Ether 6:1-7:3

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Home > The Book of Mormon > Ether > Chapters 1b-6 > Chapter 6 / Verses 6:1-7:3
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Summary[edit]

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Relationship to Chapters 1b-6. The relationship of Chapter 6 to the rest of Chapters 1b-6 is discussed at Chapters 1b-6.

Story. The Jaredite travels that began in Chapter 1b-2 are concluded in Chapter 6. This concluding half consists of two major sections:

● The ocean journey (Chapter 6a)
• stones, food supplies, and people aboard boats for journey (6:1-4)
• wind, protected, Noah (6:5-8)
• praise God the whole way (6:9)
• light, protected, Noah (6:10-12a)
● Settling in the promised land (Chapter 6b)
a. multiply, walk humbly, and prosperous (6:12b-18)
b. stewardship accounting of leadership (6:19-21)
b. four sons refuse kingship, people choose King Orihah, which will lead to captivity (6:22-27)
a. prosperous, walk humbly, and multiply (6:27-7:3a)

Message. Themes, symbols, and doctrinal points emphasized in Chapter 6 include:

Discussion[edit]

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Ether 6a / Verses 6:1-12: The ocean journey[edit]

  • Ether 1b-2 recounted the travels of the Jaredites in the Old World. Chapters 3-5 interrupted that travel narrative to recount the Brother of Jared's encounter with the Lord. Chapter 6 resumes the travel narrative where the it left off at the end of chapter 2. All of chapters 1b-6 form a single unit as they tell the story of the first generation Jaredites receiving a land of inheritance. The relationship of verses 2:13-25 to the rest of chapters 1b-6 is discussed at Chapters 1b-6. Verses 2:13-25 can be outlined as follows:
a. subsist on food and light from two stones (2-4)
b. wind, protected, Noah (5-8)
c. praise God the whole way (9)
b. light, protected, Noah (10-12a)
a. arrive in promised land and tender mercies (12b)
  • Ether 6:2-4. In verse 3 the stones are to give light to men, women and children, not specifically to these particular people. Hence their story is meant to be instructive for all of us.
  • Chaos of life motif. Crossing the ocean is a "chaos of mortal life" motif. In the ancient world wind often symbolized life or spirit, good things from God. Large open bodies of untamed water, on the other hand, often symbolized the evil forces opposing God, namely death and chaos.
The Lord gives two stones to each boat so they will not go through life in darkness. The stones recall the urim and thummim, which are tools for receiving revelation and dispelling spiritual darkness. Eight submerged boats recalls baptism in particular and accountability in general. The people never cease to praise God, the wind of the Lord's spirit never ceases to blow upon them, and therefore no evil power can harm or overcome them, and they all end up reunited in the promised land of inheritance that the Lord has prepared for them. This is just like committing ourselves to mortality where we are surrounded and assaulted by the forces of evil and must rely upon the Lord's guidance and protection if we are to arrive at the end in the promised land of heaven.

Ether 6b / Verses 6:13-7:3: Settling in the promised land[edit]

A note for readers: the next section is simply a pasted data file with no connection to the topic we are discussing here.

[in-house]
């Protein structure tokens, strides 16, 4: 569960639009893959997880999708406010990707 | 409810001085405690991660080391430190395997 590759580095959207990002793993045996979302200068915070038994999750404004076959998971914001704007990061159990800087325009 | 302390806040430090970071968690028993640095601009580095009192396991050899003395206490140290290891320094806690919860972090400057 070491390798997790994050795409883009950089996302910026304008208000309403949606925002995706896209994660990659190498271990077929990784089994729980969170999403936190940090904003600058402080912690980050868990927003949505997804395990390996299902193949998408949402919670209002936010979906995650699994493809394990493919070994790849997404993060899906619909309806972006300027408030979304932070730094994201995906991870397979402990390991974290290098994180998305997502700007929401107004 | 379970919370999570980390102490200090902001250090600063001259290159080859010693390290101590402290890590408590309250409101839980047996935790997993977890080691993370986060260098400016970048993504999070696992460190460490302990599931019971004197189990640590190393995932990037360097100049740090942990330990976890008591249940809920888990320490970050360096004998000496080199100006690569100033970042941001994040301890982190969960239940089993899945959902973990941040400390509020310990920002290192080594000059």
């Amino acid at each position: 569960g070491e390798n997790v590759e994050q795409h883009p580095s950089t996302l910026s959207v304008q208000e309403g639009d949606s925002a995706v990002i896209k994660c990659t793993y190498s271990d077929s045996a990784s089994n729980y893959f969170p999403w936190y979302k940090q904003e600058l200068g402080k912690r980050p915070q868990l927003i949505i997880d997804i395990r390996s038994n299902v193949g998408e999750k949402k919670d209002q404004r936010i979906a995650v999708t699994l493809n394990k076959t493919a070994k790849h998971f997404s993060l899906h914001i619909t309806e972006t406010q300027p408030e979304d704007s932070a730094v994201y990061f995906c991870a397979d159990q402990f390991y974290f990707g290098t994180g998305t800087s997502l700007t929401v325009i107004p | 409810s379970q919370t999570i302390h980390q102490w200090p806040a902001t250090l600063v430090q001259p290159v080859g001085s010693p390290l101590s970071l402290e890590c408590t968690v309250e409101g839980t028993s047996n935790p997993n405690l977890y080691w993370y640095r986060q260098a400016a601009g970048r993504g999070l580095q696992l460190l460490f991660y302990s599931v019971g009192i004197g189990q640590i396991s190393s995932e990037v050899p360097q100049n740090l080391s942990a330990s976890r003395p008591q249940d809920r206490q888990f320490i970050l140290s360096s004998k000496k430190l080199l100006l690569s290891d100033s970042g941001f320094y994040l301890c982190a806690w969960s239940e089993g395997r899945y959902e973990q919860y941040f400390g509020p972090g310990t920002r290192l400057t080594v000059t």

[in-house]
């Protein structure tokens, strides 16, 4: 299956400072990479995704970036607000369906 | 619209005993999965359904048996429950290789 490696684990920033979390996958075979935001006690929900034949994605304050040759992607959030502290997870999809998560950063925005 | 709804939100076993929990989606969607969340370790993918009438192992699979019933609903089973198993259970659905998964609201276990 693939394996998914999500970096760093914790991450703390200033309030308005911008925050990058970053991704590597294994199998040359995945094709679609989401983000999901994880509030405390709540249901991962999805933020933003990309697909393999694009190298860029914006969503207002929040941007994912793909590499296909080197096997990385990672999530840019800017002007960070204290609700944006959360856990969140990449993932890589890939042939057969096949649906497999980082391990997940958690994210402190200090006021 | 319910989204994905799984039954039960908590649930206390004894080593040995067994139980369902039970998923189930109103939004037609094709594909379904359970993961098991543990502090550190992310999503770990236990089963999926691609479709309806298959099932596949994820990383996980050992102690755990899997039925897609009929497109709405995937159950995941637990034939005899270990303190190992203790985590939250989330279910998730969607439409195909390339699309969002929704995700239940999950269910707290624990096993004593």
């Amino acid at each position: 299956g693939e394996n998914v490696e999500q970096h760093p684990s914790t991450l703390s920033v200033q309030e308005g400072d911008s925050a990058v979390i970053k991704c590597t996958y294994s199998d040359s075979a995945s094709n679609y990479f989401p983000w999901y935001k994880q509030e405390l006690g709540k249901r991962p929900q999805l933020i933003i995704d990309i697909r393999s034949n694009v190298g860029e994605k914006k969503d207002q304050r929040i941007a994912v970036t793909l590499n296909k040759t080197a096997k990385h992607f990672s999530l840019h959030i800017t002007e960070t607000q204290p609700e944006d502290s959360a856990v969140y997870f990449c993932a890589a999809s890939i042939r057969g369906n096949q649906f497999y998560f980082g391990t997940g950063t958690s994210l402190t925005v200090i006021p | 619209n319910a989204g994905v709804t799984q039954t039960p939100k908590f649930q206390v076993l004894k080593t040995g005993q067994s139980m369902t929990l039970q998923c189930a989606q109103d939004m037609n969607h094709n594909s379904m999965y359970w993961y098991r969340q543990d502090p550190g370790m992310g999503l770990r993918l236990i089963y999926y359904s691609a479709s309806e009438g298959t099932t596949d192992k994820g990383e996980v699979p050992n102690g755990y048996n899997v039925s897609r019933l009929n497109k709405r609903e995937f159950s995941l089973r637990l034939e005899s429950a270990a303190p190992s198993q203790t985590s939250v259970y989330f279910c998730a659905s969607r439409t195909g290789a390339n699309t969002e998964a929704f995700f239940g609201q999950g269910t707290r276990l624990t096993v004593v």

a. multiply, walk humbly, and prosperous (13-18)
b. stewardship accounting of leadership (19-21)
b. allowing the people to choose a king (22-27)
a. prosperous, walk humbly, and multiply (6:27-7:3)
  • Ether 6:19-21. Other final stewardship accountings include Adam at Adam-ondi-Ahman where he blessed his posterity, Jacob blessing his sons at the end of Genesis, King Benjamin preaching to his people in Mosiah 2-5, and Alma the Younger to his sons in Alma 36-42. Here the story is silent about blessing or telling, and instead recounts the significant fact that Jared and his Brother asked what the people wanted.
  • Ether 6:22-27. Here the people request a king. The Brother of Jared, the prophet, warns that this will lead to captivity. But the political leader Jared for the first time rejects the prophet's advice and the people choose a king. The opening narrative has shown the people travel to and establish themselves in the promised land under very favorable conditions as they make requests of the Lord and follow his instructions. But at the end of the opening narrative they ask a person, albeit the prophet, and then reject his warning. That single ignored warning establishes a principal difference between the Jaredite experience with monarchy (in Ether) and the Nephite experience rejecting unaccountable monarchy in favor of accountable democracy (in Mosiah-Helaman). It is interesting that the people surrender their personal accountability to a king on the same occasion at which Jared and his Brother appear to be making their final accounting of their mortal stewardships.
  • Ether 6:23. Here the Brother of Jared warns that monarchy leads to captivity. In the central passage of Ether (8:20-26) Moroni will warn that secret combinations lead to destruction. In the central division of Ether (chapters 7-11) the Jaredites will suffer repeated destructions as a result of secret combinations. They will also on occasion rise up and hold their monarchs accountable when their captivity to a king becomes too oppressive.

Unanswered questions[edit]

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Prompts for life application[edit]

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Prompts for further study[edit]

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Resources[edit]

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Notes[edit]

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